Stephen King has given me so much. There is no other writer who has provided me with as many joyful reading hours. With as many memorable books and characters. King's generosity as an author has been a decades-long inspiration, but he has never given me a book before now.

Stephen King and Richard Chizmar have each given away a hundred books to help readers impacted by the Covid-19 pandemic. We've all taken a hit from this crisis, and my own book-buying budget has been slashed. So I was delighted to hear that I won a copy of If It Bleeds.

In my deepest fantasies I dreamt that my copy of If It Bleeds is inscribed as such:

To Mark Sieber, I loved He Who Types Between the Rows! Your fan, Stephen King

No such luck.

That's okay, I didn't really expect it, but one must have one's dreams.

Here we are, all these decades after I doubtfully picked up The Shining, half expecting to hate it. In a few paragraphs I was hooked, and I have been a diehard King fan ever since.

Stephen King has a history of books that contain four novellas. The first, Different Seasons, remains one of the finest books he has done, and it is the one that convinced some people that he was more than just a trashy literary boogeyman. He later did Four Past Midnight and Full Dark, No Stars.

Now we have If It Bleeds.

The cover of the Scribner edition of If It Bleeds is striking. Honestly, I cannot decide if I like it or hate it. It certainly catches the eye, and makes people do a double-take.

As for the stories...

If It Bleeds begins with Mr. Harrigan's Phone, a piece that recalls themes from earlier King stories. A pinch of Word Processor of the Gods, a dab of The Monkey. Maybe even a pinch of Pet Sematary. Mr. Harrigan's Phone features one of King's believable young characters. Stephen King, like many horror people, has stayed in close touch with his inner youth.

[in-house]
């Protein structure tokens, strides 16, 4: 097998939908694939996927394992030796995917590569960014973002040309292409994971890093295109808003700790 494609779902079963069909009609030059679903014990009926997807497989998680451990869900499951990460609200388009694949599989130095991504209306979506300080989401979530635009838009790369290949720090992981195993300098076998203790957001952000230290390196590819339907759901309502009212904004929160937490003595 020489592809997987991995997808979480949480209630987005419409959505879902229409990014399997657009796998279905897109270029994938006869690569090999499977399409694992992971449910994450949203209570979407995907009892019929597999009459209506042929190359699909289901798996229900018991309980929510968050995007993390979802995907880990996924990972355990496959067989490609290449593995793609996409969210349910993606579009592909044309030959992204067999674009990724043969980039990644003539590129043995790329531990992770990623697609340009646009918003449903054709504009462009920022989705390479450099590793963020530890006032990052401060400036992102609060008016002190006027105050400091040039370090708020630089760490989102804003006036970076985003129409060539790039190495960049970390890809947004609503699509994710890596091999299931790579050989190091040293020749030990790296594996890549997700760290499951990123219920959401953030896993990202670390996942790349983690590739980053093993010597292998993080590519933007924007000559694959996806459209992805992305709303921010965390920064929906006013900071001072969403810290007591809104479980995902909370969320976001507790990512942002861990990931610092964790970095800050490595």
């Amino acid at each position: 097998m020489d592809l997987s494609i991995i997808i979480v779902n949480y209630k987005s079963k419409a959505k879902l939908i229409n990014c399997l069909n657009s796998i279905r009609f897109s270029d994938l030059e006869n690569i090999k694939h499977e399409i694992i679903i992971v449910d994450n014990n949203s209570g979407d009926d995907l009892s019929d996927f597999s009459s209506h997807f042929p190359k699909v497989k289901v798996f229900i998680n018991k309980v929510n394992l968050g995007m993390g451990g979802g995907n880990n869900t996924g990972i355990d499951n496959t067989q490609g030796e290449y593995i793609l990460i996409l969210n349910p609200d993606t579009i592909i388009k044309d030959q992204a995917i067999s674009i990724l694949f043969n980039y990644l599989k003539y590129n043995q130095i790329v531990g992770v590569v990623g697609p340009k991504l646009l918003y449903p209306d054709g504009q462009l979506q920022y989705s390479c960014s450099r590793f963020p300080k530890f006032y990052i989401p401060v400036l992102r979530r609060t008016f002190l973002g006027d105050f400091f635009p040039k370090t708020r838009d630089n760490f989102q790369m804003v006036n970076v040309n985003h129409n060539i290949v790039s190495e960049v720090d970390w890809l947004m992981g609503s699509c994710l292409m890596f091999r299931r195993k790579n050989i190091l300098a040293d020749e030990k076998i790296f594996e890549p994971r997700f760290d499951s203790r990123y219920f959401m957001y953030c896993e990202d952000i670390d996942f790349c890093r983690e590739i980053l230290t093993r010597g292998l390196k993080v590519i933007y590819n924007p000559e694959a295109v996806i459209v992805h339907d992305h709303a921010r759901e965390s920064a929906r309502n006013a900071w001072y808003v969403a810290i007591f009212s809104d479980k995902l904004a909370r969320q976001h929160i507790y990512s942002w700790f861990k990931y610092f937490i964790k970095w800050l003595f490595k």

Mr. Harrigan's Phone is a highly readable and thought-provoking story of a rich man who is given a phone that continues to work even after he is long buried with it. King displays an admirable amount of restraint in this piece. The Stephen King of forty years ago may well have added a rotting, hungry corpse had he written a similar type of story. Mr. Harrigan's Phone is a good one, and a nice opener to the collection.

The Life of Chuck is an odd one. It starts out like some kind of whacked-out Philip K. Dick-like science fiction story, but evolves into something else. This novella delves into the multitudes within all our minds, and the things that bring magic into our lives. Much of King's latter work deals with mortality, as he of course has a vested interest in the process. The Life of Chuck is sad, funny at times, and joyous. It may be my least favorite of the book, but that does not mean I didn't enjoy the story.

The title novella, If It Bleeds, features Holly Gibney, who constant readers previously met in the Hodges Trilogy and The Outsider. I really like Holly, and I love the way King has evolved the character. You could read If It Bleeds without previous knowledge of the aforementioned books, but your experience will be richer if you had. If It Bleeds may be a bit of a retread of The Outsider, but it works best as a character study. I hope we see more of Holly in the future.

Finally there is Rat, the story of a very frustrated writer. It deals with the crippling uncertainty and near-madness any writer goes through. My guess is it is at least partially autobiographical. A short story writer retreats to an isolated cabin to finally write his first novel, but his timing is crucially off. He has developed the flu and a life-threatening storm is on the way. A crippled rat offers the writer an ominous deal to finish his book and survive the weekend. Or is it all a hallucination?

Four novellas, each of them represent Stephen King still on top of his game. Definitely in the upper tier of his books.

I hardly think Stephen King visits the Horror Drive-In, but who knows what strange things happen in the World Wide Weird. If you happen to be here, Steve, thanks for the book. Thanks for all the books.

Written by Mark Sieber



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